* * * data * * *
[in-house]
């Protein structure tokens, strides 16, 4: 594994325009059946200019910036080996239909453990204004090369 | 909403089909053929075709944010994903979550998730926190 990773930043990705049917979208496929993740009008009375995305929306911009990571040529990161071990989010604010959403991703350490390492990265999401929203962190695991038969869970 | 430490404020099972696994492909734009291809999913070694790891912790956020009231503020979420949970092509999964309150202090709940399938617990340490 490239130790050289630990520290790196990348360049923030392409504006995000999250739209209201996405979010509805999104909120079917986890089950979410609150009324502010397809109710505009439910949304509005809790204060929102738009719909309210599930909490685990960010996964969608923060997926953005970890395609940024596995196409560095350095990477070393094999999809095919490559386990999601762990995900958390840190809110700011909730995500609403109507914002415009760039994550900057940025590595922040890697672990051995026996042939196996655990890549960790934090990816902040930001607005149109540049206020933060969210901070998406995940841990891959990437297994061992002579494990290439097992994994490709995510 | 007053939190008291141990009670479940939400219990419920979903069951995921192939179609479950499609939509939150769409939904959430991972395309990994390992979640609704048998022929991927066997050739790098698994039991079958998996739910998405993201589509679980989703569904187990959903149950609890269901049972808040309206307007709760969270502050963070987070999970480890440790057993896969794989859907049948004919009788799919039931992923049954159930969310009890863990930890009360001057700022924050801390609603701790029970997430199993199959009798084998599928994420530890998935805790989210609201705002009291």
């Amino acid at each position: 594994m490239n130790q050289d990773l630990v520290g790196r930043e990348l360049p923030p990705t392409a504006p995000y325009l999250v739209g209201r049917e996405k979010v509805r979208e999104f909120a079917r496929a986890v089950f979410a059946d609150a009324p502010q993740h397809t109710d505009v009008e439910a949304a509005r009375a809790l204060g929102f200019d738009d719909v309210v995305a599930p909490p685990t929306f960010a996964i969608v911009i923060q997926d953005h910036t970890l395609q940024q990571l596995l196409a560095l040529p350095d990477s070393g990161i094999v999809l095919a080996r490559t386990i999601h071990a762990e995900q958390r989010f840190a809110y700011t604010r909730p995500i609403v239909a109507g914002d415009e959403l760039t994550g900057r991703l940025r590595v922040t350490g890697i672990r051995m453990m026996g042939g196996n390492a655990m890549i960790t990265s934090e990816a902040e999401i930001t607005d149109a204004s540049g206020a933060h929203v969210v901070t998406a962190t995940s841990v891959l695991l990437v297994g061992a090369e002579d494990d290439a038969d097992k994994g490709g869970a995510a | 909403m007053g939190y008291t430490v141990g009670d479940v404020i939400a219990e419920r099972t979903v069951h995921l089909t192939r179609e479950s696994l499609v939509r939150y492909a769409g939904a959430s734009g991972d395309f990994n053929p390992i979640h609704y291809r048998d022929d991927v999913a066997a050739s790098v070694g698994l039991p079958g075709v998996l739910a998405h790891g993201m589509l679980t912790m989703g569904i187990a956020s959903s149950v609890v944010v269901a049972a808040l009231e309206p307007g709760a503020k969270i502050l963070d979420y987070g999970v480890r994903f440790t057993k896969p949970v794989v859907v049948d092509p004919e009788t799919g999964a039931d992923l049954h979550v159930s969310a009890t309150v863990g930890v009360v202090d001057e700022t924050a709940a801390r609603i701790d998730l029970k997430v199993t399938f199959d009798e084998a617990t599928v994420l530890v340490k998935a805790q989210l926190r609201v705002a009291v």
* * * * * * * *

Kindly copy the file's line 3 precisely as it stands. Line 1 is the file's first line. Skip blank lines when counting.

């Amino acid at each position: 594994m490239n130790q050289d990773l630990v520290g790196r930043e990348l360049p923030p990705t392409a504006p995000y325009l999250v739209g209201r049917e996405k979010v509805r979208e999104f909120a079917r496929a986890v089950f979410a059946d609150a009324p502010q993740h397809t109710d505009v009008e439910a949304a509005r009375a809790l204060g929102f200019d738009d719909v309210v995305a599930p909490p685990t929306f960010a996964i969608v911009i923060q997926d953005h910036t970890l395609q940024q990571l596995l196409a560095l040529p350095d990477s070393g990161i094999v999809l095919a080996r490559t386990i999601h071990a762990e995900q958390r989010f840190a809110y700011t604010r909730p995500i609403v239909a109507g914002d415009e959403l760039t994550g900057r991703l940025r590595v922040t350490g890697i672990r051995m453990m026996g042939g196996n390492a655990m890549i960790t990265s934090e990816a902040e999401i930001t607005d149109a204004s540049g206020a933060h929203v969210v901070t998406a962190t995940s841990v891959l695991l990437v297994g061992a090369e002579d494990d290439a038969d097992k994994g490709g869970a995510a | 909403m007053g939190y008291t430490v141990g009670d479940v404020i939400a219990e419920r099972t979903v069951h995921l089909t192939r179609e479950s696994l499609v939509r939150y492909a769409g939904a959430s734009g991972d395309f990994n053929p390992i979640h609704y291809r048998d022929d991927v999913a066997a050739s790098v070694g698994l039991p079958g075709v998996l739910a998405h790891g993201m589509l679980t912790m989703g569904i187990a956020s959903s149950v609890v944010v269901a049972a808040l009231e309206p307007g709760a503020k969270i502050l963070d979420y987070g999970v480890r994903f440790t057993k896969p949970v794989v859907v049948d092509p004919e009788t799919g999964a039931d992923l049954h979550v159930s969310a009890t309150v863990g930890v009360v202090d001057e700022t924050a709940a801390r609603i701790d998730l029970k997430v199993t399938f199959d009798e084998a617990t599928v994420l530890v340490k998935a805790q989210l926190r609201v705002a009291v």